I am currently working towards my PhD, tentatively entitled “Friend Me Your Ears: Social Bonds and Musical Robots”. Basically, longer term studies into human-robot social interaction present issues with the novelty effect, where an initially positive response recedes over time. This may be attributed to the robots’s lack of highly sophisticated behaviours necessary to maintain a social relationship using language and gesture, and a lack of adaption, development and personalisation. We suggest that using regular, open-ended and adaptive musical activity as the foundation of an interaction, as a pursuit which is naturally progressive and fitted by many into regular routines, may go someway to producing more positive results.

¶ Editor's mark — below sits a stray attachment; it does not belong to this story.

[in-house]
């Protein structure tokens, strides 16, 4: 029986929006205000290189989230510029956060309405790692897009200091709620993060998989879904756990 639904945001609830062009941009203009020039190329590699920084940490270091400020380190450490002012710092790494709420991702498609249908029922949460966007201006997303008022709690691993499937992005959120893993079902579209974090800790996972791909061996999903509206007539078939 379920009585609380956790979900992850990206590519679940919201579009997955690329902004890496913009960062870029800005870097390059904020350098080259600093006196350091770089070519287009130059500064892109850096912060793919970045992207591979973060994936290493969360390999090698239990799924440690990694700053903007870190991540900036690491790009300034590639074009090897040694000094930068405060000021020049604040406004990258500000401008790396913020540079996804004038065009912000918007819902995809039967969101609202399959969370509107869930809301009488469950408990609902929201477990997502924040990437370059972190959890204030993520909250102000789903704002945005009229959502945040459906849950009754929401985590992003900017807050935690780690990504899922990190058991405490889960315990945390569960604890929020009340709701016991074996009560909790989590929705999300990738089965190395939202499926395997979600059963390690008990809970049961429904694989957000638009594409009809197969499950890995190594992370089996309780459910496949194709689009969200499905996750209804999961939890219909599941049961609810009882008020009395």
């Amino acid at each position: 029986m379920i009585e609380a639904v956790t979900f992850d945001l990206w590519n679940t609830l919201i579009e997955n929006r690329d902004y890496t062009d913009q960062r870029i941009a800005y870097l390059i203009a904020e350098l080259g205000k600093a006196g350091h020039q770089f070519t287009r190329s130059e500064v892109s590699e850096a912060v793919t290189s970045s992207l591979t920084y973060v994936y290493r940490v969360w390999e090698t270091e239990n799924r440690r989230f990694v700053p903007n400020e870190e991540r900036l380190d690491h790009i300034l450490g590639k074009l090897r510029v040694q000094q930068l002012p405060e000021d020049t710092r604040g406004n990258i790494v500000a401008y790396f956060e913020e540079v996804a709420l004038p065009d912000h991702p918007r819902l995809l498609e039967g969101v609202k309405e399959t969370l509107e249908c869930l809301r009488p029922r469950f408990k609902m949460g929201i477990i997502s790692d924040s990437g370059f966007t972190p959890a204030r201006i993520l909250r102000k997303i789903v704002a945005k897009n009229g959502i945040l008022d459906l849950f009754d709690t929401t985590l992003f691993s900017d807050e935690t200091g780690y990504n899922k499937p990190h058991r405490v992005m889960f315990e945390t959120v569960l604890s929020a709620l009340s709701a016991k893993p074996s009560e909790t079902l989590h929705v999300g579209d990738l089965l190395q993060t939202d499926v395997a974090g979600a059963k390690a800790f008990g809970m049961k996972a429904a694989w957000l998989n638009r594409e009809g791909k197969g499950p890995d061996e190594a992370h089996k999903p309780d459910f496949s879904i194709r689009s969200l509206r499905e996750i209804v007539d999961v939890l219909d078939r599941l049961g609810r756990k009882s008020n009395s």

As such, we’ve built a robot. Introducing Mortimer. Mortimer has a moving head and face, two beater arms and a mechanical bass drum and can improvise in real time with human piano players.

Results suggest the more social behaviours you add onto the robot, the more engaged people are and the more they treat it like a social being. This includes playing for longer overall, playing for longer uninterrupted, interrupting the robot less and looking at it more.

Heres a video of me talking about it.